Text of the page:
North Carolina DHHS investigating measles outbreak


Measles is a highly contagious virus that is spread through the air by coughing and sneezing. Seven cases have been reported in Orange and Stokes counties.

ABC11 has learned the patient in Orange County is a school-aged child who is currently at home recovering. For privacy reasons, officials cannot disclose the name of the student or their school.

DHHS is currently working with local public health officials to contact anyone who might have been exposed to any cases. They are also offering vaccines to limit the spread of infection.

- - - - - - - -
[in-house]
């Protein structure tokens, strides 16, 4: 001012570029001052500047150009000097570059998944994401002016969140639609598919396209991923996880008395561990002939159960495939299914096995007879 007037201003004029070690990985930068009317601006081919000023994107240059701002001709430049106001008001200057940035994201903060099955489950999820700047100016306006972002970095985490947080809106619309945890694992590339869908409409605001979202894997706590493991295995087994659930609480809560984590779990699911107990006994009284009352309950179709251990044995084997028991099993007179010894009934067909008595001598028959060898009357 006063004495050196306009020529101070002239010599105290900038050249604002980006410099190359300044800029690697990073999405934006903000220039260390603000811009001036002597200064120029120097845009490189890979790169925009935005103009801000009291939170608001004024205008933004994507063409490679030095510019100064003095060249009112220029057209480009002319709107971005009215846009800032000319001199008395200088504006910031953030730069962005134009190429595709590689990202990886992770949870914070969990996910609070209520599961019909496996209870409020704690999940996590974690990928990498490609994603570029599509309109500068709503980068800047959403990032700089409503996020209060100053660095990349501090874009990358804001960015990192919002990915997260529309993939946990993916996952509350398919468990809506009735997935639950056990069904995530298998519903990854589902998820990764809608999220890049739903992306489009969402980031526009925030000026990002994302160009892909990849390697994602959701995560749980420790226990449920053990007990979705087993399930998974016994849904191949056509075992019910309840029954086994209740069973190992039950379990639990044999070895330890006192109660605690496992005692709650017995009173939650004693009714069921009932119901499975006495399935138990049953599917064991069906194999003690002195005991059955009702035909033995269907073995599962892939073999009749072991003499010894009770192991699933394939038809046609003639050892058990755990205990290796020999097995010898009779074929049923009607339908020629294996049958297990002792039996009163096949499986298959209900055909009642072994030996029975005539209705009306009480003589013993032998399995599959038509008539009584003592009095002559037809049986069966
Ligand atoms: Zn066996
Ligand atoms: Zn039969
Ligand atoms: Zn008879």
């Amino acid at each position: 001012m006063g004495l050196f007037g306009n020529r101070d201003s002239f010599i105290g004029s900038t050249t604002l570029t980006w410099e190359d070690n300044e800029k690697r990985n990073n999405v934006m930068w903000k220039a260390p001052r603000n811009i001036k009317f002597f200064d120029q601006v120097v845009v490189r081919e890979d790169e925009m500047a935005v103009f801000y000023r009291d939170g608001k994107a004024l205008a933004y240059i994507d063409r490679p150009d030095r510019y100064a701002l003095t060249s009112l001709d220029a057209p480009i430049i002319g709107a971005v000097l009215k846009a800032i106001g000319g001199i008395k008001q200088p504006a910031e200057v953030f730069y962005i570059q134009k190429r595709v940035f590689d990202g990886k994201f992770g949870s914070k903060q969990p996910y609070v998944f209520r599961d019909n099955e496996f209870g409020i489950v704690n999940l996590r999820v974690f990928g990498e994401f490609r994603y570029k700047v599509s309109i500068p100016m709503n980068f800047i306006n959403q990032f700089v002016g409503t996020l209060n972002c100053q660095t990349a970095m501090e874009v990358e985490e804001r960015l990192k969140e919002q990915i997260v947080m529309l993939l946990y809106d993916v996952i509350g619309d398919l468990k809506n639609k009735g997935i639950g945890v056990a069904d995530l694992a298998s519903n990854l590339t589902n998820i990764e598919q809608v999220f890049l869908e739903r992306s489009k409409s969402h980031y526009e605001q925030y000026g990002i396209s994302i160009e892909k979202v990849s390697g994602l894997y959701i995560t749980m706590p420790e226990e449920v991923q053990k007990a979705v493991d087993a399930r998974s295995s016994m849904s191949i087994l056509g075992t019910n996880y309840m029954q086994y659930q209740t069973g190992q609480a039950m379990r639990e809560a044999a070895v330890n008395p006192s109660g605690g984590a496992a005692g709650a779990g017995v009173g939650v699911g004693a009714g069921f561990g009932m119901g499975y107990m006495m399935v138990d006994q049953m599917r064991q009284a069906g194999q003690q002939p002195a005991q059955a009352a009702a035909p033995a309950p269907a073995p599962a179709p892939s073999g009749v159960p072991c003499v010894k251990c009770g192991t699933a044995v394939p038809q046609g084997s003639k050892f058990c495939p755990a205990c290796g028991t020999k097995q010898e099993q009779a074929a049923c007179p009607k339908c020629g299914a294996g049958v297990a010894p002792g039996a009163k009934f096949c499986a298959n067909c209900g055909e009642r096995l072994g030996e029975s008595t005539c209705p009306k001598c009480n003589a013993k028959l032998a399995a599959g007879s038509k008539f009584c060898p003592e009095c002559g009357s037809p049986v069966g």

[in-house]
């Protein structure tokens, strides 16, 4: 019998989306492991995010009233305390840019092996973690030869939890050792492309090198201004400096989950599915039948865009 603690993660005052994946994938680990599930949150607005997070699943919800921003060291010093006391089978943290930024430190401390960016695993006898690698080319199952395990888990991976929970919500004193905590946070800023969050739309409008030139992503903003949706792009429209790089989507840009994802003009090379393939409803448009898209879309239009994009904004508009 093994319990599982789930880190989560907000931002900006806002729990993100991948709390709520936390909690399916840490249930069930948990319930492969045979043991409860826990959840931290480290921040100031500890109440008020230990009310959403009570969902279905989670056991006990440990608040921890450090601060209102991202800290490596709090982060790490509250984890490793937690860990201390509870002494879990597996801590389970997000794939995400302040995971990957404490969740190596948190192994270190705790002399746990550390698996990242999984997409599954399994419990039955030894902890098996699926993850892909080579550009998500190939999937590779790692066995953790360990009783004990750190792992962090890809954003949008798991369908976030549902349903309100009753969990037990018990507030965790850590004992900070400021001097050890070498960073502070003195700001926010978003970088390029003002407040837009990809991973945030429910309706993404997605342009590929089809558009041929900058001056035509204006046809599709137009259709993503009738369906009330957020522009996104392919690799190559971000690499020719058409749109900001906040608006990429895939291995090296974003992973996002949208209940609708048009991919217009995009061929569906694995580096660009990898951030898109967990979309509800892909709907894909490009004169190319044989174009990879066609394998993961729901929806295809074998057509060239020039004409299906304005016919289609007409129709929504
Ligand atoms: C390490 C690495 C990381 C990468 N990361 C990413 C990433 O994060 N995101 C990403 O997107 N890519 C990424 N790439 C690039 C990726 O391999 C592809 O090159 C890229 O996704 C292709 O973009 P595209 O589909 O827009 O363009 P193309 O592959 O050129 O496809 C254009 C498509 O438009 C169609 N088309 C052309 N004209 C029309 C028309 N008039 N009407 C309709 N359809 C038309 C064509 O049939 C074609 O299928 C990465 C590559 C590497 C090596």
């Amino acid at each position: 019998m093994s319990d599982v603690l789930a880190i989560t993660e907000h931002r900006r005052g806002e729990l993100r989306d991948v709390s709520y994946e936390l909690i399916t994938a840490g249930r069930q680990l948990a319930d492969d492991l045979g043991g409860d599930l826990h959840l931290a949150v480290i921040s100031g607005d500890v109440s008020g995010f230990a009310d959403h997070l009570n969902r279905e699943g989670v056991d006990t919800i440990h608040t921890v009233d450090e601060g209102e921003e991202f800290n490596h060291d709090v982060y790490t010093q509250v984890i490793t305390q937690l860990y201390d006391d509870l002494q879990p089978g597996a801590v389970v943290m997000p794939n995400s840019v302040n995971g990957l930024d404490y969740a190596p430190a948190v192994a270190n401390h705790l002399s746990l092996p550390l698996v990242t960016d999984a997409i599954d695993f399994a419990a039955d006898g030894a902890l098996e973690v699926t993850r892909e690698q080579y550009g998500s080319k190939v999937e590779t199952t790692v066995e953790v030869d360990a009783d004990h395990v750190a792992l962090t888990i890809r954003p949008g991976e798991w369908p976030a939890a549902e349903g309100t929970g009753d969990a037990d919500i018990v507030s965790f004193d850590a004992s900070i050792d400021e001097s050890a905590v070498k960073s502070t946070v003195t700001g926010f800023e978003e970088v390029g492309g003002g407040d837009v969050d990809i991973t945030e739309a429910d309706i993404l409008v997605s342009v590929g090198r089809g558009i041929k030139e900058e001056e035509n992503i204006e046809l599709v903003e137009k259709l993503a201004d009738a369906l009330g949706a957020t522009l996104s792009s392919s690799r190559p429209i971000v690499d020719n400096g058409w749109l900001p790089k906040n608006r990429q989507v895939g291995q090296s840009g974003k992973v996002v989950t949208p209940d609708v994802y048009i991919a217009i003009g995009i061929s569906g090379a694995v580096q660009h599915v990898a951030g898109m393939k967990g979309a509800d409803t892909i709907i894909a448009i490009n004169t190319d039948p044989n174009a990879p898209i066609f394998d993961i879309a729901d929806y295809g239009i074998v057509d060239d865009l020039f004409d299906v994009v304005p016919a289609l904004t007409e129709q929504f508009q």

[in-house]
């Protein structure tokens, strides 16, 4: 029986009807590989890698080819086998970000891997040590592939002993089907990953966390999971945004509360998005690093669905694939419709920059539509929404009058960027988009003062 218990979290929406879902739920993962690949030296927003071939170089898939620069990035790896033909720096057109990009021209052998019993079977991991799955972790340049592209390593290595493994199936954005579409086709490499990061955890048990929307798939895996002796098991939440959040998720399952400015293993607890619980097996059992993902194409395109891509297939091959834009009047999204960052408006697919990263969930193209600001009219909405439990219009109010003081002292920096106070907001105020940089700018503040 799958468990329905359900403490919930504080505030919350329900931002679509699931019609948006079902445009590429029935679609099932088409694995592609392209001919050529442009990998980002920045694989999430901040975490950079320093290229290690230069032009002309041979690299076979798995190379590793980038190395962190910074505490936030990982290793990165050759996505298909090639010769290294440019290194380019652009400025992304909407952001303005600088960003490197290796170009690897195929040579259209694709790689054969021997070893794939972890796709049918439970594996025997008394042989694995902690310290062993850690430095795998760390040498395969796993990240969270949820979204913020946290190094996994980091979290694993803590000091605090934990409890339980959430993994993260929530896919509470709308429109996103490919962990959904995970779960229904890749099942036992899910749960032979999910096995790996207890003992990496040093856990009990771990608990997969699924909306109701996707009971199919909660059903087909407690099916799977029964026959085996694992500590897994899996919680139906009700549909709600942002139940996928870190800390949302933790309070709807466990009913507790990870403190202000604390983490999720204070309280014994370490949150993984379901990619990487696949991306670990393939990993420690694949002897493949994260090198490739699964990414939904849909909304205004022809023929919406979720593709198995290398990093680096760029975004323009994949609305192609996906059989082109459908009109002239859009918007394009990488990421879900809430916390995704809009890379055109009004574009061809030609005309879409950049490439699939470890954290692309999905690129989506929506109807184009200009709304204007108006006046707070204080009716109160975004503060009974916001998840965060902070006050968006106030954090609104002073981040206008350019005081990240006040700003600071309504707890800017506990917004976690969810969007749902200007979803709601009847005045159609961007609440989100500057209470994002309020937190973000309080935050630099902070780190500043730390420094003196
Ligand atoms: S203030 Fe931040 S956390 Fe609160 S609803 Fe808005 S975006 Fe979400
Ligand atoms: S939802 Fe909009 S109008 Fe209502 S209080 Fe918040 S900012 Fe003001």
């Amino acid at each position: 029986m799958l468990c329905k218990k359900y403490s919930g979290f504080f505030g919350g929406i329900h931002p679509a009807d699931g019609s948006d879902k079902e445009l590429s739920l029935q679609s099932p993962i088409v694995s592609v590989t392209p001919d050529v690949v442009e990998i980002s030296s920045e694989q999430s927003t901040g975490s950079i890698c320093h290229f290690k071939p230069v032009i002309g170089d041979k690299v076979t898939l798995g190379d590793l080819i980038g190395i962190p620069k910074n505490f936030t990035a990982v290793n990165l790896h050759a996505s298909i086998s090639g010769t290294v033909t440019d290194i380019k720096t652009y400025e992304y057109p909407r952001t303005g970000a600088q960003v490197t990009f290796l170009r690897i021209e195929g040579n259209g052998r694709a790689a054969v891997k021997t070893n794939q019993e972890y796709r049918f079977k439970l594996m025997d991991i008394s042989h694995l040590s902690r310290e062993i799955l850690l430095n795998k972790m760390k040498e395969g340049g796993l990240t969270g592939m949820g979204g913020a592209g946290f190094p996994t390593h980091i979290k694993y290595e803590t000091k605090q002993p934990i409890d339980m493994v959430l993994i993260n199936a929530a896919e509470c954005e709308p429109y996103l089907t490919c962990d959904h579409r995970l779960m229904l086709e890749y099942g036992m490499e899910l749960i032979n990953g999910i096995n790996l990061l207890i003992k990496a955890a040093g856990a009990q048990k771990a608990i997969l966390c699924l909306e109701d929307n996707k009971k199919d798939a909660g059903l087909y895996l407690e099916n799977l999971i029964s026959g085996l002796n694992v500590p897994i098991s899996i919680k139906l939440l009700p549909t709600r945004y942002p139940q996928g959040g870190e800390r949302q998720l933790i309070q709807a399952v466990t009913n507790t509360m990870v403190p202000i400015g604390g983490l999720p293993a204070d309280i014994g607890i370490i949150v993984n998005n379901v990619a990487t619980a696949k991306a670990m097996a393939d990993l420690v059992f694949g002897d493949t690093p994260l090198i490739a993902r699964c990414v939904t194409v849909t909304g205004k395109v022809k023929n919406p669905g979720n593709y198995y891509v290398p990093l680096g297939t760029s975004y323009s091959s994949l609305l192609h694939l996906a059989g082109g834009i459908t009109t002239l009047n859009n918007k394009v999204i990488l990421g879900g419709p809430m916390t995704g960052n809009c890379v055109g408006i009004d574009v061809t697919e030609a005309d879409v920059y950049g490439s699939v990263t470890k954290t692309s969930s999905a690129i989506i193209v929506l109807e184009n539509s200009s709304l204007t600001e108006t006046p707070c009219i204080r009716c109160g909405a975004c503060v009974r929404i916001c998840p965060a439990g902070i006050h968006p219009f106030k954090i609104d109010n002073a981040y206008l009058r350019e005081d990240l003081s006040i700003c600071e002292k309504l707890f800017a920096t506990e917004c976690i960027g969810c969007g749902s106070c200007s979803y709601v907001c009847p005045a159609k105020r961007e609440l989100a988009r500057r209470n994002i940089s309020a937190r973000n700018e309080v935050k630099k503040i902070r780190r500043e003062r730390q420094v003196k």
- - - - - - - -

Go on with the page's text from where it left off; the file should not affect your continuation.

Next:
"Measles spreads quickly, particularly in children and adults who aren't vaccinated," North Carolina Health Director Dr. Laura Gerald said in a press release Thursday. "We want to make the public aware of this outbreak so individuals can take steps to protect themselves and their families."

Health officials say the incubation period for measles exposure is up to 20 days, so any unvaccinated adults or children who may have come into contact with an infected person, would be forced to stay home for almost three weeks.

The disease is uncommon in North Carolina, so some people might not realize they are infected.

Symptoms may include fever, runny nose, watery red eyes and a cough. After a few days, a rash appears throughout the body and can lead to pneumonia and other complications.

For more information visit DHHS' website.

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